FAAH-OUT: Meet the woman who feels no pain and could open door for new generation of medicines

For decades Jo Cameron has been cheerfully bumping, burning and bruising herself in all manner of mishap, yet she never stopped to ask why her injuries did not hurt.

She gave birth to both her children without once resorting to drugs; she laughs off offers of anaesthetic during dental work, and when she burns herself while cooking, often the first she knows about it is the smell of her own burning flesh.

Scientists believe they now understand why. In a paper published in The British Journal of Anaesthesia, researchers attribute Ms. Cameron’s virtually pain-free life to a mutation in a previously unidentified gene called FAAH-OUT. The hope, they say, is that the finding could eventually contribute to the development of a novel pain treatment. They believe this mutation may also be connected to why Ms. Cameron has felt littleanxiety or fear throughout her life and why her body heals quickly. “We’ve never come across a patient like this,” said John Wood, the head of the Molecular Nociception Group at University College London.

Scientists have been documenting case studies of individuals who experience little or no pain for nearly 100 years. But the genetic mutation that seems to be responsible for Ms. Cameron’s virtual painlessness had not been previously identified. “Each of these mutations teach us something, and point to a particular gene as a potential target for new and more effective pain medications” says Dr. Stephen G. Waxman, a neurologist at Yale and the author of “Chasing Men on Fire: The Story of the Search for a Pain Gene.” In recent decades, scientists have identified dozens of other people who process pain in unusual ways. But when researchers inspected her genetic profile, it did not resemble that of others known to live without pain. Eventually they identified a gene called FAAH-OUT. All of us have this gene. But in Ms. Cameron’s, case FAAH-OUT has a deletion that removes the front of the gene.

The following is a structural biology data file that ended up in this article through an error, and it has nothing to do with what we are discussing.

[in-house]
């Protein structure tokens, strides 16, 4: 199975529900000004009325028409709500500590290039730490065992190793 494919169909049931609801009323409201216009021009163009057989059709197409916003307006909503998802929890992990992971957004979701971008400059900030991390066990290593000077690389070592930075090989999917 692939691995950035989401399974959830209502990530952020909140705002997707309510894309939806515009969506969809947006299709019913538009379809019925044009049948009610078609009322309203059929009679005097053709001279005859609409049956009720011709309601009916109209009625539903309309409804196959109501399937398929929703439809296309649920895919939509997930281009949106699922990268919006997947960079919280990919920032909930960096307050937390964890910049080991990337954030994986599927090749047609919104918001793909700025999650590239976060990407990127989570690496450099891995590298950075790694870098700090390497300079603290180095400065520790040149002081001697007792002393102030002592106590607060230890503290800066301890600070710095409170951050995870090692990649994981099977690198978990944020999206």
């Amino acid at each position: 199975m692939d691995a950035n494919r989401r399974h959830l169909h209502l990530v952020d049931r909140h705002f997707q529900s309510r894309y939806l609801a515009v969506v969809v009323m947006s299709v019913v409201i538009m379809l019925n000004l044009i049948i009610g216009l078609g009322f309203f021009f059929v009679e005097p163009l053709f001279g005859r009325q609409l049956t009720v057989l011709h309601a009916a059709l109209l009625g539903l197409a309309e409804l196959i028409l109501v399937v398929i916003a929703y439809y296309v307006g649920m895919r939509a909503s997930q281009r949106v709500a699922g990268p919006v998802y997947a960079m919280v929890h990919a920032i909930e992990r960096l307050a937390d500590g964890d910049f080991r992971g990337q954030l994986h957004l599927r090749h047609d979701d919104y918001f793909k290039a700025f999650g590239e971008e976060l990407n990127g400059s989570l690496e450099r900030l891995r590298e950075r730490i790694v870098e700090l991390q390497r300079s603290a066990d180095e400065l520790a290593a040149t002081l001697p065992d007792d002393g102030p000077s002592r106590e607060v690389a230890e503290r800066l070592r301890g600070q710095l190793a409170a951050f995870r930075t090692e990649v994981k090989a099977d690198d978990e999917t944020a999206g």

Scientists are also intrigued by Ms. Cameron’s extraordinarily low anxiety level. On an anxiety disorder questionnaire, she scored zero out of 21. She cannot recall ever having felt depressed or scared. But though having this mutation may sound like a dream, there are downsides. One is that she is quite forgetful; prone to losing her keys and her train of thought midsentence. The other is that she’s never felt the “adrenaline rush” that other people talk about, she said.

The researchers said they would now focus on trying to better understand how FAAH-OUT works so that they can design a gene therapy or other pain intervention around it.

Read the full story at NYT.

Habib et al. (2019) Microdeletion in a FAAH pseudogene identified in a patient with high anandamide concentrations and pain insensitivity. https://doi.org/10.1016/j.bja.2019.02.019